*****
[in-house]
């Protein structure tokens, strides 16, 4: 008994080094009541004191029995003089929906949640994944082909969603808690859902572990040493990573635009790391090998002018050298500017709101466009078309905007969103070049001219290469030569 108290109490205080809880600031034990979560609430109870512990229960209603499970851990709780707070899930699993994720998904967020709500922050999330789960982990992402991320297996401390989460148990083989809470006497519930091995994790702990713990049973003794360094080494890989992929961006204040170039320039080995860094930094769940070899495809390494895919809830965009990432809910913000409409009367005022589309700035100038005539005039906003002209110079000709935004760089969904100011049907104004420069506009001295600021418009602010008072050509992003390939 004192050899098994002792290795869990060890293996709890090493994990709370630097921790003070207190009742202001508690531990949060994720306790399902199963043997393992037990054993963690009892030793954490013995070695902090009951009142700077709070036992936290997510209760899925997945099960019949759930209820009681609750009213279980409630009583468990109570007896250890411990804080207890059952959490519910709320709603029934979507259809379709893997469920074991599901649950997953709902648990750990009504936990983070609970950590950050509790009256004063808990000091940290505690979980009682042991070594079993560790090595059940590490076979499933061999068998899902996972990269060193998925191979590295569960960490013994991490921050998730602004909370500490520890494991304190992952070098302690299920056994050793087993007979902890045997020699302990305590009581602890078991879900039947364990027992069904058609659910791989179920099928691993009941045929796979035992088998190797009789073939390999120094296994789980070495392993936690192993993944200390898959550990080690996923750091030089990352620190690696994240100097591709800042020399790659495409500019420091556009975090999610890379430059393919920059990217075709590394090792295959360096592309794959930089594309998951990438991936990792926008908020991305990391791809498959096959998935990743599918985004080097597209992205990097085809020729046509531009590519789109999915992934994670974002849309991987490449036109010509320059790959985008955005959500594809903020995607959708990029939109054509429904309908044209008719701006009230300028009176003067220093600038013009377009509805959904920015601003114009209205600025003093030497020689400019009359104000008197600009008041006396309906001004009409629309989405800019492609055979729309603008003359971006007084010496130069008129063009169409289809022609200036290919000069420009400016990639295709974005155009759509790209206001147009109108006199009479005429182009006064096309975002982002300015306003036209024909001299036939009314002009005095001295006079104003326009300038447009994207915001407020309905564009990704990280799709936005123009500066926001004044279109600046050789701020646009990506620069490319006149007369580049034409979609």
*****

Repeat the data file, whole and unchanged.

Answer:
[in-house]
């Protein structure tokens, strides 16, 4: 008994080094009541004191029995003089929906949640994944082909969603808690859902572990040493990573635009790391090998002018050298500017709101466009078309905007969103070049001219290469030569 108290109490205080809880600031034990979560609430109870512990229960209603499970851990709780707070899930699993994720998904967020709500922050999330789960982990992402991320297996401390989460148990083989809470006497519930091995994790702990713990049973003794360094080494890989992929961006204040170039320039080995860094930094769940070899495809390494895919809830965009990432809910913000409409009367005022589309700035100038005539005039906003002209110079000709935004760089969904100011049907104004420069506009001295600021418009602010008072050509992003390939 004192050899098994002792290795869990060890293996709890090493994990709370630097921790003070207190009742202001508690531990949060994720306790399902199963043997393992037990054993963690009892030793954490013995070695902090009951009142700077709070036992936290997510209760899925997945099960019949759930209820009681609750009213279980409630009583468990109570007896250890411990804080207890059952959490519910709320709603029934979507259809379709893997469920074991599901649950997953709902648990750990009504936990983070609970950590950050509790009256004063808990000091940290505690979980009682042991070594079993560790090595059940590490076979499933061999068998899902996972990269060193998925191979590295569960960490013994991490921050998730602004909370500490520890494991304190992952070098302690299920056994050793087993007979902890045997020699302990305590009581602890078991879900039947364990027992069904058609659910791989179920099928691993009941045929796979035992088998190797009789073939390999120094296994789980070495392993936690192993993944200390898959550990080690996923750091030089990352620190690696994240100097591709800042020399790659495409500019420091556009975090999610890379430059393919920059990217075709590394090792295959360096592309794959930089594309998951990438991936990792926008908020991305990391791809498959096959998935990743599918985004080097597209992205990097085809020729046509531009590519789109999915992934994670974002849309991987490449036109010509320059790959985008955005959500594809903020995607959708990029939109054509429904309908044209008719701006009230300028009176003067220093600038013009377009509805959904920015601003114009209205600025003093030497020689400019009359104000008197600009008041006396309906001004009409629309989405800019492609055979729309603008003359971006007084010496130069008129063009169409289809022609200036290919000069420009400016990639295709974005155009759509790209206001147009109108006199009479005429182009006064096309975002982002300015306003036209024909001299036939009314002009005095001295006079104003326009300038447009994207915001407020309905564009990704990280799709936005123009500066926001004044279109600046050789701020646009990506620069490319006149007369580049034409979609």